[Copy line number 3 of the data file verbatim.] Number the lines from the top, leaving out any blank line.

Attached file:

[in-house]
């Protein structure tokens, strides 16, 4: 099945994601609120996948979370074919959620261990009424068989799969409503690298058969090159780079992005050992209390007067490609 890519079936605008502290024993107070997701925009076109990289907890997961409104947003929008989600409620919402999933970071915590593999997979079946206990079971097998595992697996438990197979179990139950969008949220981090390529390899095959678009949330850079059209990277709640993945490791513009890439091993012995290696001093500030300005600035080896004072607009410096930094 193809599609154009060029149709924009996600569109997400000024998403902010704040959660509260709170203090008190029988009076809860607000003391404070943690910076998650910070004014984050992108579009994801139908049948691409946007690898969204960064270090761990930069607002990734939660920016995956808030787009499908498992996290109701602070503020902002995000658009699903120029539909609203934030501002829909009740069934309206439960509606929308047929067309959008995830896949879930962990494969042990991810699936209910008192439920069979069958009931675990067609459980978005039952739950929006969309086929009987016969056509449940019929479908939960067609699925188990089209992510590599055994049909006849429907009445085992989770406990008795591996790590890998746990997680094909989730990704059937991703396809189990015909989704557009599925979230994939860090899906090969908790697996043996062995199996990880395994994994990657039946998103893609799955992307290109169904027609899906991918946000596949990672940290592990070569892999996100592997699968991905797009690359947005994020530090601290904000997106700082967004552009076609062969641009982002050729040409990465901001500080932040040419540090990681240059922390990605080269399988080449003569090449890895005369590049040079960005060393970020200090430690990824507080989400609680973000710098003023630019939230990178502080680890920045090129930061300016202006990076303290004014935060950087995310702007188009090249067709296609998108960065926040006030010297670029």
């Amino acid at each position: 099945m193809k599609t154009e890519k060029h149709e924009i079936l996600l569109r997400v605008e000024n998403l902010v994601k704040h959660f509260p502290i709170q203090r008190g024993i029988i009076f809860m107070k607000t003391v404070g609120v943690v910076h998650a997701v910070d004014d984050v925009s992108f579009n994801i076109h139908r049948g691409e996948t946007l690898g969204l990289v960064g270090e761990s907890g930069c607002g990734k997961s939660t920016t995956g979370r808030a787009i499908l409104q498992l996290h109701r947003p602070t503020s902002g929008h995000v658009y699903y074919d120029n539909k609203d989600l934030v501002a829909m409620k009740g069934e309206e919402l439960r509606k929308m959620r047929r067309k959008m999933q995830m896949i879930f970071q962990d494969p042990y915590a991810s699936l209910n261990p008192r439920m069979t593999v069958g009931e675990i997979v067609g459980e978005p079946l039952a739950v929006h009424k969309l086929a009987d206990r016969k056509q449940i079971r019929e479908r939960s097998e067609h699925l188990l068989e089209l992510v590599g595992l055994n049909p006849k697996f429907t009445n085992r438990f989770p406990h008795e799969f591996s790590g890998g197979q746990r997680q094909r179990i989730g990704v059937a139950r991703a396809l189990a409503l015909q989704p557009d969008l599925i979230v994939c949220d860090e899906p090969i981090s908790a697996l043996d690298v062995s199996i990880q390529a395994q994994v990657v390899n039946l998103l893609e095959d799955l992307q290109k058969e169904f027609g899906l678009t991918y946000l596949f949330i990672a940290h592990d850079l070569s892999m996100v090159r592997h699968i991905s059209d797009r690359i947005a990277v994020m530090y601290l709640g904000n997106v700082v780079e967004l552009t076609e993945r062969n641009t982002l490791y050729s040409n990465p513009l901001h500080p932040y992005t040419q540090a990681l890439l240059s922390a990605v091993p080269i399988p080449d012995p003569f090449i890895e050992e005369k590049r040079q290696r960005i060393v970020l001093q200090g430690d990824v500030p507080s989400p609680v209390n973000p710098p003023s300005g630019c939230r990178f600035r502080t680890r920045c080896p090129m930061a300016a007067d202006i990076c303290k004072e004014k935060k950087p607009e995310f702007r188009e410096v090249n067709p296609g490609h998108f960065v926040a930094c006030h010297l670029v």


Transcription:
């Amino acid at each position: 099945m193809k599609t154009e890519k060029h149709e924009i079936l996600l569109r997400v605008e000024n998403l902010v994601k704040h959660f509260p502290i709170q203090r008190g024993i029988i009076f809860m107070k607000t003391v404070g609120v943690v910076h998650a997701v910070d004014d984050v925009s992108f579009n994801i076109h139908r049948g691409e996948t946007l690898g969204l990289v960064g270090e761990s907890g930069c607002g990734k997961s939660t920016t995956g979370r808030a787009i499908l409104q498992l996290h109701r947003p602070t503020s902002g929008h995000v658009y699903y074919d120029n539909k609203d989600l934030v501002a829909m409620k009740g069934e309206e919402l439960r509606k929308m959620r047929r067309k959008m999933q995830m896949i879930f970071q962990d494969p042990y915590a991810s699936l209910n261990p008192r439920m069979t593999v069958g009931e675990i997979v067609g459980e978005p079946l039952a739950v929006h009424k969309l086929a009987d206990r016969k056509q449940i079971r019929e479908r939960s097998e067609h699925l188990l068989e089209l992510v590599g595992l055994n049909p006849k697996f429907t009445n085992r438990f989770p406990h008795e799969f591996s790590g890998g197979q746990r997680q094909r179990i989730g990704v059937a139950r991703a396809l189990a409503l015909q989704p557009d969008l599925i979230v994939c949220d860090e899906p090969i981090s908790a697996l043996d690298v062995s199996i990880q390529a395994q994994v990657v390899n039946l998103l893609e095959d799955l992307q290109k058969e169904f027609g899906l678009t991918y946000l596949f949330i990672a940290h592990d850079l070569s892999m996100v090159r592997h699968i991905s059209d797009r690359i947005a990277v994020m530090y601290l709640g904000n997106v700082v780079e967004l552009t076609e993945r062969n641009t982002l490791y050729s040409n990465p513009l901001h500080p932040y992005t040419q540090a990681l890439l240059s922390a990605v091993p080269i399988p080449d012995p003569f090449i890895e050992e005369k590049r040079q290696r960005i060393v970020l001093q200090g430690d990824v500030p507080s989400p609680v209390n973000p710098p003023s300005g630019c939230r990178f600035r502080t680890r920045c080896p090129m930061a300016a007067d202006i990076c303290k004072e004014k935060k950087p607009e995310f702007r188009e410096v090249n067709p296609g490609h998108f960065v926040a930094c006030h010297l670029v």